6. 6. Shared Earth System Models for the Dutch Subsurface J.D. VAN WEES, R. VERSSEPUT, H.J. SIMMELINK, R. ALLARD, H. PAGNIER Netherlands Institute of Applied Geoscience TNO- National Geological Survey, P.O. Box 6012, 2600JA Delft, The Netherlands One of TNO-NITG’s primary missions is to map the Deep Subsurface of the Netherlands, up to a depth of approximately 5 000 m, at a scale of 1:250 000. Over the years, the institute has compiled a wealth of such mapping data and stored it in digital form. The horizons mapped with these data were used to construct a volumetrically consistent stratigraphic model: the three-dimensional atlas of the deep subsurface of the Netherlands. These data and parameters – which include borehole and locations of seismic interpretations, horizons, fault lines and sub-crop lines – are now available for digital distribution. As part of the work done on the atlas, TNO-NITG developed a dissemination and visualisation system for a broader public. This system will be available to all interested parties, free of charge, starting in the spring of 2001. All they need is a computer with an Internet connection to start the HTML navigator page designed by TNO-NITG. Users can select data on any given part of the Netherlands; the system will then copy all of the relevant data from the database into a zip file and send it to them by e-mail. TNO-NITG also designed a three-dimensional viewer in Java 3D, a program that runs on any computer, so that these data could be visualised. Users can adjust it to their computer’s speed. The viewer is available free of charge for interactively viewing the digital atlas of the Dutch subsurface. The atlas can and will be further expanded to include fault structures and property models, among other things, in three dimensions. Moreover, the dissemination system and viewer provide a generic means of integrating data from other disciplines and sources. The digital atlas provides a great deal of added value compared to standard, static information media such as maps and profiles. For instance, the system architecture makes it possible to distribute customised data and keep these constantly updated in response to the needs of society and the market. Another benefit is that users can interactively determine what part of the subsurface they want to see depicted and on what scale. Interested parties can also choose to look at a two-dimensional cross- section of any given area of the subsurface. They can peel off, as it were, layers from the volumetric model to get a clearer picture of the interconnection between the layers. For all these reasons, spatial underground models that integrate knowledge and their visualisation will become increasingly important for obtaining greater insight into the complex geological structure of the subsurface. And that insight is crucial for the spatial planning of the deep subsurface, especially now that more intensive uses for it, such as gas and CO2 storage and geothermal energy generation, are being discussed. Seen in that light, this recently developed dissemination and visualisation system is a valuable policy instrument. 6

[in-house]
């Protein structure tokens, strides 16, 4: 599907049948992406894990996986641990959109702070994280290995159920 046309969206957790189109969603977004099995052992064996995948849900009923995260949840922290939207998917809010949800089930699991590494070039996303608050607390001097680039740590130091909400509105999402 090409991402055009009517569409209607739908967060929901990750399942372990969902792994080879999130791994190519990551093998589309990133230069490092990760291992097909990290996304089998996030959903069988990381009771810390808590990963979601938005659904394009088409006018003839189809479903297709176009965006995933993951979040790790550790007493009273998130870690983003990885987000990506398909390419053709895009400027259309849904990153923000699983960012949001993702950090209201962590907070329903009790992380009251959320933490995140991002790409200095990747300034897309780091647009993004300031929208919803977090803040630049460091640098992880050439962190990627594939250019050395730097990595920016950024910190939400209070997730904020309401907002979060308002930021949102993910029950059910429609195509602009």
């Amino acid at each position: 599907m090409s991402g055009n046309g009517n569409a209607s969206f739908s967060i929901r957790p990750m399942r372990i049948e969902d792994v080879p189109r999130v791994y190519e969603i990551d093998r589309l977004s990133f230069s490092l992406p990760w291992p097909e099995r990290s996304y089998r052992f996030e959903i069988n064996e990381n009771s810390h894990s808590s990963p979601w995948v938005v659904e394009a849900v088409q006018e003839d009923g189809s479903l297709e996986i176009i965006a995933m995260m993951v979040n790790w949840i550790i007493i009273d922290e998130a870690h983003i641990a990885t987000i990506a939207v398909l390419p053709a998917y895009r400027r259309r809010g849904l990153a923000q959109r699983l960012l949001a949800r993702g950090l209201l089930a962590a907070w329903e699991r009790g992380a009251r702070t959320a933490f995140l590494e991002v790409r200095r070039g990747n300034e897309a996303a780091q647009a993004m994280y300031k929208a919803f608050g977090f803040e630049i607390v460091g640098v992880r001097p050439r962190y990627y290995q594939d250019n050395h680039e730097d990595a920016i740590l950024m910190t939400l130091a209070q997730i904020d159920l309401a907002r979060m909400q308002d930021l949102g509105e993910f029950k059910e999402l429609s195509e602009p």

7. 7. Analysing uncertainty propagation in GIS: why is it not that simple? Gerard B.M. Heuvelink Institute for Biodiversity and Ecosystem Dynamics Universiteit van Amsterdam Nieuwe Achtergracht 166 1018 WV Amsterdam The Netherlands E-mail: Attention for spatial accuracy assessment and uncertainty propagation in GIS has been with us ever since the introduction of Geographical Information Systems in the 1980s. Over the past 20 years, an impressive number of scientific articles have addressed the issue of uncertainty and error in relation to GIS. But have we made much progress? Speaking for uncertainty propagation in GIS, most of us would agree that the answer to this question should be a. We now have a number of techniques that enable us to track how error propagates in GIS operations. Arguably the most appealing technique – because it is intuitively clear, easily implemented and generally applicable – is Monte Carlo simulation. Given uncertain input to a GIS operation, the idea behind this method is to draw a realisation from the input probability distribution, submit it to the operation, compute and store the result, and to repeat this procedure many times, so that the collection of outputs approximates the true output probability distribution. Indeed, the Monte Carlo method is a straightforward and effective technique. The method is computationally demanding, but nowadays this can hardly be considered a serious drawback. In other words, have we not solved the problem of uncertainty propagation in GIS? Alas, we have not. There still are a number of fundamental problems to be resolved before we may expect to see standard GIS equipped with a universal ‘error propagation button’. In this presentation I discuss some of these problems. Not necessarily the most important ones, but rather those that I find the most interesting. These problems have to do with difficulties in the assessment of input error, difficulties in representing uncertain spatial attributes in conventional GIS databases, the ever-present mistiness about what uncertainty really is and problems concerning the scale or support of the model entities. Although the presentation is likely to generate more questions than it will provide answers, some suggestions for going about the problems raised will be proposed. Shall we see a GIS that is completely tuned to uncertain spatial attributes in the year 2010? Given the many fundamental problems to be resolved, it seems to me that this very much depends on our ability to launch a large- scale concerted initiative in this direction. 7